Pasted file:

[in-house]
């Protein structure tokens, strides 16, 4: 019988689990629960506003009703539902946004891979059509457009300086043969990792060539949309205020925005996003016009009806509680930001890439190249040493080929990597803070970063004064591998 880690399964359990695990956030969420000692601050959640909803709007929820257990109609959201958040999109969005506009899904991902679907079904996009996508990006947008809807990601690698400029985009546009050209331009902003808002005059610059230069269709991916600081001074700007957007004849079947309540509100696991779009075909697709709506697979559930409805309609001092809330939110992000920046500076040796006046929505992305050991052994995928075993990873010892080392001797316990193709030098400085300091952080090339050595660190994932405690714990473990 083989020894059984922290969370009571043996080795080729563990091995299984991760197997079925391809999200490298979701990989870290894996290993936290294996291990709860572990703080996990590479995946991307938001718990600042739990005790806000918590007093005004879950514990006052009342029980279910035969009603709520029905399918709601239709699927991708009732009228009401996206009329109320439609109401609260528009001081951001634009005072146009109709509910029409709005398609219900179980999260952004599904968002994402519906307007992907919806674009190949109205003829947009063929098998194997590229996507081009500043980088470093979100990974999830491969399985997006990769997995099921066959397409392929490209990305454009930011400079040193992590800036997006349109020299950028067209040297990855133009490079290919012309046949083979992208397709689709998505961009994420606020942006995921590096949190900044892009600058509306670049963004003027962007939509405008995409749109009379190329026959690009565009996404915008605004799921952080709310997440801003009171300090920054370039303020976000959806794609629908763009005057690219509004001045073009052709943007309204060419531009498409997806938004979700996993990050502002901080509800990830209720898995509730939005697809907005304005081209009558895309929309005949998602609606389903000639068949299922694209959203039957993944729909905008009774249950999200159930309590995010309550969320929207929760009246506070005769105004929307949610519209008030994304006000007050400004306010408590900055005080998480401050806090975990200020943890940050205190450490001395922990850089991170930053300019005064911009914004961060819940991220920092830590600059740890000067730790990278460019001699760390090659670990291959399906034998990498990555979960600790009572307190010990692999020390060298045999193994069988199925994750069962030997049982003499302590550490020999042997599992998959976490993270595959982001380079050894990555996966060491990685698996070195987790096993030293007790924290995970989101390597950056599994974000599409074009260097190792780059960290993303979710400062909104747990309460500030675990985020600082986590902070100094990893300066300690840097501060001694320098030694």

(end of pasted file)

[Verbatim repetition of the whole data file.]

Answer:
[in-house]
């Protein structure tokens, strides 16, 4: 019988689990629960506003009703539902946004891979059509457009300086043969990792060539949309205020925005996003016009009806509680930001890439190249040493080929990597803070970063004064591998 880690399964359990695990956030969420000692601050959640909803709007929820257990109609959201958040999109969005506009899904991902679907079904996009996508990006947008809807990601690698400029985009546009050209331009902003808002005059610059230069269709991916600081001074700007957007004849079947309540509100696991779009075909697709709506697979559930409805309609001092809330939110992000920046500076040796006046929505992305050991052994995928075993990873010892080392001797316990193709030098400085300091952080090339050595660190994932405690714990473990 083989020894059984922290969370009571043996080795080729563990091995299984991760197997079925391809999200490298979701990989870290894996290993936290294996291990709860572990703080996990590479995946991307938001718990600042739990005790806000918590007093005004879950514990006052009342029980279910035969009603709520029905399918709601239709699927991708009732009228009401996206009329109320439609109401609260528009001081951001634009005072146009109709509910029409709005398609219900179980999260952004599904968002994402519906307007992907919806674009190949109205003829947009063929098998194997590229996507081009500043980088470093979100990974999830491969399985997006990769997995099921066959397409392929490209990305454009930011400079040193992590800036997006349109020299950028067209040297990855133009490079290919012309046949083979992208397709689709998505961009994420606020942006995921590096949190900044892009600058509306670049963004003027962007939509405008995409749109009379190329026959690009565009996404915008605004799921952080709310997440801003009171300090920054370039303020976000959806794609629908763009005057690219509004001045073009052709943007309204060419531009498409997806938004979700996993990050502002901080509800990830209720898995509730939005697809907005304005081209009558895309929309005949998602609606389903000639068949299922694209959203039957993944729909905008009774249950999200159930309590995010309550969320929207929760009246506070005769105004929307949610519209008030994304006000007050400004306010408590900055005080998480401050806090975990200020943890940050205190450490001395922990850089991170930053300019005064911009914004961060819940991220920092830590600059740890000067730790990278460019001699760390090659670990291959399906034998990498990555979960600790009572307190010990692999020390060298045999193994069988199925994750069962030997049982003499302590550490020999042997599992998959976490993270595959982001380079050894990555996966060491990685698996070195987790096993030293007790924290995970989101390597950056599994974000599409074009260097190792780059960290993303979710400062909104747990309460500030675990985020600082986590902070100094990893300066300690840097501060001694320098030694």